I don't have any hesitation, though, in saying it is very strange, far more strange than Mormons realize, I think. I agree that hearing testimonies in non-Mormon churches is very different. In my church people usually only give their testimony before they get baptized, so that would be once, unless there's a special reason to mention it subsequently in a class or a talk. And it's more in the form of relating a brief bio and how you came to decide to be baptized. Definitely, there's no "knowing", no pressure and no focus other than Jesus.

As I've mentioned before, Protestants view the church as the worldwide body of believers; that is, the believers are the church (as I've seen TLC assert). That negates any need for allegiance to a specific church denomination, group, building or leader. Your denomination likely does give you a sense of identity within that body, though.

It's difficult to explain how different non-mo churches are - unless they have gone off the rails into an abusive sort of environment, there is no pressure, no thought of compelling members to conform or perform. People are treated like adults who are capable of charting their own course. As a matter of fact, in my church, the only requirement is that you must be baptized as an adult in order to formally join the church and that you're expected to give your public testimony before baptism. Even for that one requirement, they are sensitive about pushing it. For me, I can participate in any way I choose, without formally becoming a member, as I choose not to be re-baptized. Mostly because I am not willing to submit to even that one bit of pressure to conform. If I want to do it at some time in the future, that would be different - my choice, not due to pressure from anyone.

Anyway, to get back on topic here, I guess I don't like to impute motives to someone when I can't tell what's going on with them - that's why I don't like to make strong statements such as "You are lying". But it's interesting to hear from other exmos as to what they were thinking and doing and why. All I can say is it was hugely shocking to me to find out that people do the fake-it testimony thing. Their words would influence people to get baptized, for Pete's sake!!!! Words are important! Testimony is, by definition, the truth! That's my expectation, at least.

Subject: You're far more judicious and thoughtful than I am. Guess...
Date: Oct 21 11:26
Author: Zoe

I've still not recovered from my outrage completely - not so much over the lies I was taught, but over the truth that was deliberately and systematically concealed by Mormonism. I suppose that's why I continue to hang out here - to me there is such a huge difference between Mormonism and mainstream Christianity - just can't help pointing it out at every opportunity.

Subject: Re: You're far more judicious and thoughtful than I am. Guess...
Date: Oct 21 12:05
Author: Nightingale

I feel the outrage too. But it is directed at "the church" and its leaders, not at individual members or missionaries. At first I did think the mishies had lied to me, then I realized they didn't know the truth about the doctrine either and they really did believe the fake-it testimony technique, having been taught that by their families and church leaders.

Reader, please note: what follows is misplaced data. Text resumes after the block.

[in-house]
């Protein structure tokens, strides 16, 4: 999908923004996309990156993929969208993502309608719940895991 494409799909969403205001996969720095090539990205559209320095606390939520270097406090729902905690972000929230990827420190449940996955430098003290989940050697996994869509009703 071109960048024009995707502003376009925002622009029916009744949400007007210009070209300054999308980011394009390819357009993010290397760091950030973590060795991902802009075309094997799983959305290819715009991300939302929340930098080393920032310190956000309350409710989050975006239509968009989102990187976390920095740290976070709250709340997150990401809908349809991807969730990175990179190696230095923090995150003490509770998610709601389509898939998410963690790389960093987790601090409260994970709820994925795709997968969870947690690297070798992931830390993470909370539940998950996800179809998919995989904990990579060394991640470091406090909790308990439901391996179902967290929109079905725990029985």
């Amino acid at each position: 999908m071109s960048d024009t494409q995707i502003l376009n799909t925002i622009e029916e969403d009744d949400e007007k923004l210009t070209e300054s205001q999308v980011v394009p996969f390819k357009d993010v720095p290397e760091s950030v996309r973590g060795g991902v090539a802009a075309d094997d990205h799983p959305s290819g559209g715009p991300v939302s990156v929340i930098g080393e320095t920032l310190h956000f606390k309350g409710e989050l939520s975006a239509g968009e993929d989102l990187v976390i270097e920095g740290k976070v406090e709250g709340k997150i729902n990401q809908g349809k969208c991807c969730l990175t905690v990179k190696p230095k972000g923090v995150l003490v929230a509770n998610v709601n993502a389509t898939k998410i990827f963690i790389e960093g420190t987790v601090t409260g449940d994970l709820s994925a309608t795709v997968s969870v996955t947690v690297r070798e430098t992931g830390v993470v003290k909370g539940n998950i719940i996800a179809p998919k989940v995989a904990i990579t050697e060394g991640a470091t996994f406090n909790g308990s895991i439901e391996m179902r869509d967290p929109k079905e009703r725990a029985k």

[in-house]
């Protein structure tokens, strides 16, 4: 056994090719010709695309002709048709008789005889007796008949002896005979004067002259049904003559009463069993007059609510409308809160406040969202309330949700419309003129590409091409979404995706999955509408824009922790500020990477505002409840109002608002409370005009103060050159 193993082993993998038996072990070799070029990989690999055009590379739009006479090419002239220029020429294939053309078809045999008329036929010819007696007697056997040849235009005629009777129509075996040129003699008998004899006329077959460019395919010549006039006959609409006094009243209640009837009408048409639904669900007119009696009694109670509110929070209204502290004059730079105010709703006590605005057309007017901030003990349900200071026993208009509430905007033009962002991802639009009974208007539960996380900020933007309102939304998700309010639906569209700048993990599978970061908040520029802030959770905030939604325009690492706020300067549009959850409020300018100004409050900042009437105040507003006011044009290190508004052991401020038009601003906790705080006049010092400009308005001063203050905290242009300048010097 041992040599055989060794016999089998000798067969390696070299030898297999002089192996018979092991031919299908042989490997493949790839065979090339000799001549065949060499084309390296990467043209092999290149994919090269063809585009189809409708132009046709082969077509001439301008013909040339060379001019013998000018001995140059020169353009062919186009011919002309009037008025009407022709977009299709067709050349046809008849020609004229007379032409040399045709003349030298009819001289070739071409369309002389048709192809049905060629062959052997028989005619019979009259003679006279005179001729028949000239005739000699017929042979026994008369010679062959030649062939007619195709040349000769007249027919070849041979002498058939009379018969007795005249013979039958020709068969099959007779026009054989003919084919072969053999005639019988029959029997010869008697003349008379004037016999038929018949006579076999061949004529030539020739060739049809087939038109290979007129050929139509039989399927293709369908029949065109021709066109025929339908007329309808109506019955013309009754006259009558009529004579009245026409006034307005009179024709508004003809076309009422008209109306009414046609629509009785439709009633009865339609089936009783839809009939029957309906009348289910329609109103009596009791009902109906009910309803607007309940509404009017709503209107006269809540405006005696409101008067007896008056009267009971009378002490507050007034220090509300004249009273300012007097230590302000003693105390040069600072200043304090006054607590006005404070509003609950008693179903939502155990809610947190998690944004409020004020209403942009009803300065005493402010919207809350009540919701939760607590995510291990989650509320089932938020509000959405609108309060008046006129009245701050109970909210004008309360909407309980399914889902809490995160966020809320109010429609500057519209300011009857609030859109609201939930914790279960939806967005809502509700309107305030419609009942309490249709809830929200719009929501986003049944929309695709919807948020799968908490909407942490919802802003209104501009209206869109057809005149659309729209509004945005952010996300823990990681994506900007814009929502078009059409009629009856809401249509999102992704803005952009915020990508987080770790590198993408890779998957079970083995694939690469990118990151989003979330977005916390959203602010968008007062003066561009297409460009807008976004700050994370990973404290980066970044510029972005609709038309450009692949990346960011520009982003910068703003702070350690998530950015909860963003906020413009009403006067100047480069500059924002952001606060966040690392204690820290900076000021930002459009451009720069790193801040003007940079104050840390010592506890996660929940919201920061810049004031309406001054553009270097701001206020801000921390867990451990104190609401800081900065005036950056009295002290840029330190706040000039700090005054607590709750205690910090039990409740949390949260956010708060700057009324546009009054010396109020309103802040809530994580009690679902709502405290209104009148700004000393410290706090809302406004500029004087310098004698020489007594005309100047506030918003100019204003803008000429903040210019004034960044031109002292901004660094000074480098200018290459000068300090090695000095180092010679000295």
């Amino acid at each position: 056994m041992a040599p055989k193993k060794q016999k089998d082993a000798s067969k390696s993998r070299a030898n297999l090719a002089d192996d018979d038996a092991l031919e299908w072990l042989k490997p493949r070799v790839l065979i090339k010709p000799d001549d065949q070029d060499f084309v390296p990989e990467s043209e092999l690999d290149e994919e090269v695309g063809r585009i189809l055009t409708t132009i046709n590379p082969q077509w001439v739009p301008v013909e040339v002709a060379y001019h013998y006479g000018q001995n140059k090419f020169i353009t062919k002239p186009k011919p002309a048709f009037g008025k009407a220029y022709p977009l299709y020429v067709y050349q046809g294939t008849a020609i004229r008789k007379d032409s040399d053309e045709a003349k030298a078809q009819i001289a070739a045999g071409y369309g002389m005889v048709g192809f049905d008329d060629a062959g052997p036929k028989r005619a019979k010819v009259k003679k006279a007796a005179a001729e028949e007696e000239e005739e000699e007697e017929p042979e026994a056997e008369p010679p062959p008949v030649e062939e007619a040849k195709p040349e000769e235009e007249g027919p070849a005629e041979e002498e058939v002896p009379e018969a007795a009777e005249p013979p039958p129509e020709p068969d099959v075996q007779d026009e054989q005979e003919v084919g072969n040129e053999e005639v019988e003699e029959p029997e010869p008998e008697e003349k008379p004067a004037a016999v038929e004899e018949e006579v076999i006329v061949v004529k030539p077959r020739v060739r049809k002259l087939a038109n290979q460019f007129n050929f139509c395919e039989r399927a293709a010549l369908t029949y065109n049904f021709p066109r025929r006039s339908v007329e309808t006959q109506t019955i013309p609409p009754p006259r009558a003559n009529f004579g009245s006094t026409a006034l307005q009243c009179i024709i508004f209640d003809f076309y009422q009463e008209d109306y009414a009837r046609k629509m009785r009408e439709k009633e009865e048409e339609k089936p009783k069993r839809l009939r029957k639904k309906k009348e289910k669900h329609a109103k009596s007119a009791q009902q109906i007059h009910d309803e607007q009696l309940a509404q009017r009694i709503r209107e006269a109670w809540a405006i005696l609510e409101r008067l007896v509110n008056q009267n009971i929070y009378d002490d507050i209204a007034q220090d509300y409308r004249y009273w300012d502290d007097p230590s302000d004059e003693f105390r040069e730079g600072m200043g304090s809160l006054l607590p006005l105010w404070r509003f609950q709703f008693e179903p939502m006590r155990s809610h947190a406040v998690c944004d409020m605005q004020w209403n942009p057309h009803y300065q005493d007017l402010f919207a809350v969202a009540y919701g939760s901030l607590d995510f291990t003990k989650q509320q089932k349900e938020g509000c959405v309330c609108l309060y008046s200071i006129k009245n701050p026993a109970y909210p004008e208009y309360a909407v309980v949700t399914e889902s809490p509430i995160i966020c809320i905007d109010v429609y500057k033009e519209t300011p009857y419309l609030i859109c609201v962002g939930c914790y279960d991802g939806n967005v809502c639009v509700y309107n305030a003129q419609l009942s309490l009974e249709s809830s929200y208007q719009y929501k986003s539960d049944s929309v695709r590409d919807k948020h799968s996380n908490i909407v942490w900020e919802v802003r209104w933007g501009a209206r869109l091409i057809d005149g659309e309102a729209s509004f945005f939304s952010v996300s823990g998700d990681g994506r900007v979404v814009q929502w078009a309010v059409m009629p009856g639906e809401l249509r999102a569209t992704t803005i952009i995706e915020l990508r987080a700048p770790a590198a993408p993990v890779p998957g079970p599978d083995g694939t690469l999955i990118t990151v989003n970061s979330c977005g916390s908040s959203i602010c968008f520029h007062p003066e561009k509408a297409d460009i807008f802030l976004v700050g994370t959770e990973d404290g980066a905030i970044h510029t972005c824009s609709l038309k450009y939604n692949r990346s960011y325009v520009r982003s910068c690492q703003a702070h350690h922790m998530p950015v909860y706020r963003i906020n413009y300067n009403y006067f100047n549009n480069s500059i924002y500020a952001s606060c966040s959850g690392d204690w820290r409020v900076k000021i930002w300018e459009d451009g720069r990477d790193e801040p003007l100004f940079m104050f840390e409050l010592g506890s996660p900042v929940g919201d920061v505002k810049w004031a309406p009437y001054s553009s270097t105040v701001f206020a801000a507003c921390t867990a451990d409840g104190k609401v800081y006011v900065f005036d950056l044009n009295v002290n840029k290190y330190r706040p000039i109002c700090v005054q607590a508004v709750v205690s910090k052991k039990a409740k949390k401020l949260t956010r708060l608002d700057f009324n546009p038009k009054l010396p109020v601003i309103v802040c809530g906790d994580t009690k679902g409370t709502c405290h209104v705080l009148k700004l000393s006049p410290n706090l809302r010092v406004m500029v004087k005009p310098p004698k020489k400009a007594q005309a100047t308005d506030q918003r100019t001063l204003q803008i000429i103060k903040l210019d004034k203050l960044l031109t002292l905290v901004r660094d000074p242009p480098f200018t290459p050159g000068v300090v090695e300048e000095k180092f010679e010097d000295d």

It sounds like we feel the same way, anger on two fronts, because of the deception about doctrine and history and because of the better way that is withheld. It makes me very angry, for instance, that the church demands perfection from its members - I feel the huge (and unnecessary) burden that lays on people. What especially angers me about the Corp is that many exmos (likely mostly BICs) continue to suffer the ill-effects of connection with the church, due to family ties, work situation or geographic location. At least for many of us converts, we can get away, back into a healthier environment.

So, church stuff can make me angry, but not as a constant way of being and I'm not angry at individuals, just the leadership. I still have TBM friends, although we don't see each other much any more. They were a big influence in getting me into the church, but I don't hold it against them - they think it's the greatest. Before, we used to talk about the church all the time. Since I left, it's never been mentioned. So, it's a big elephant messing up our comfort zones with each other. That makes me sad, not angry.

As far as the anger goes, I'm trying to direct it in a positive way. I don't see any need to persuade every member they're in a cult, but I'll definitely talk to and help those who ask questions or express unhappiness (if I ever run into them - I kind of avoid church and everything connected). I'm also trying to help out a bit with the anti-polygamy activism - that is very satisfying. Not only can you point out problems with the church, past and present, but you can make a huge difference in somebody's life, if they ask for help and you can provide it. In that way, I think anger can be a very positive thing, if it's well directed - it gives me the incentive and the energy to get involved in countering something very negative.

Zoe, if you don't mind me asking, are you BIC? I don't recall you mentioning...

Subject: I'm not angry with individuals either, though I expect I often ...
Date: Oct 21 13:09
Author: Zoe

sound that way. I just wasn't born a cool-headed intellectual, despite my professional degree. I like to think of myself as more of a hot-headed intellectual, but that's open to debate.